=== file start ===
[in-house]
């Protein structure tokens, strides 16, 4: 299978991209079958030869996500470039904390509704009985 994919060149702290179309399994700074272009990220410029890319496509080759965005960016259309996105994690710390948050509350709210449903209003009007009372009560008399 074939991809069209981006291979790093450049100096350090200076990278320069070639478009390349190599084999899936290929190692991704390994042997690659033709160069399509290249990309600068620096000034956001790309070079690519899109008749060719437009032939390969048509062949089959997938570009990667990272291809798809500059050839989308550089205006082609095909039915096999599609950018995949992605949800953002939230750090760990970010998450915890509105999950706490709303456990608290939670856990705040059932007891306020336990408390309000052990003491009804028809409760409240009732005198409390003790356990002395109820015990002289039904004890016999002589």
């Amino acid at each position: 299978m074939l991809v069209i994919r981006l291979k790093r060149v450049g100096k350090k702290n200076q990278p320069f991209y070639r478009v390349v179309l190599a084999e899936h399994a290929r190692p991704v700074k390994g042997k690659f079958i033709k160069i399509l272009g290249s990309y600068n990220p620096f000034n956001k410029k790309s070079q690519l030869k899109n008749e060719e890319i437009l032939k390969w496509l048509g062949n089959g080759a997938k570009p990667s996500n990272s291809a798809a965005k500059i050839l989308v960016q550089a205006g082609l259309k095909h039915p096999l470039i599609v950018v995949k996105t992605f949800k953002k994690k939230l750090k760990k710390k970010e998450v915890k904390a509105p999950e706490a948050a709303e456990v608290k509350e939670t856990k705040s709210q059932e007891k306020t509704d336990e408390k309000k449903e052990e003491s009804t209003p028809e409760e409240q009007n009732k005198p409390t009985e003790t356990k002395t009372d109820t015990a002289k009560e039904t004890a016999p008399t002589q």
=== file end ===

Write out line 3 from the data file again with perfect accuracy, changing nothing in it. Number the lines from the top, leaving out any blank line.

């Amino acid at each position: 299978m074939l991809v069209i994919r981006l291979k790093r060149v450049g100096k350090k702290n200076q990278p320069f991209y070639r478009v390349v179309l190599a084999e899936h399994a290929r190692p991704v700074k390994g042997k690659f079958i033709k160069i399509l272009g290249s990309y600068n990220p620096f000034n956001k410029k790309s070079q690519l030869k899109n008749e060719e890319i437009l032939k390969w496509l048509g062949n089959g080759a997938k570009p990667s996500n990272s291809a798809a965005k500059i050839l989308v960016q550089a205006g082609l259309k095909h039915p096999l470039i599609v950018v995949k996105t992605f949800k953002k994690k939230l750090k760990k710390k970010e998450v915890k904390a509105p999950e706490a948050a709303e456990v608290k509350e939670t856990k705040s709210q059932e007891k306020t509704d336990e408390k309000k449903e052990e003491s009804t209003p028809e409760e409240q009007n009732k005198p409390t009985e003790t356990k002395t009372d109820t015990a002289k009560e039904t004890a016999p008399t002589q």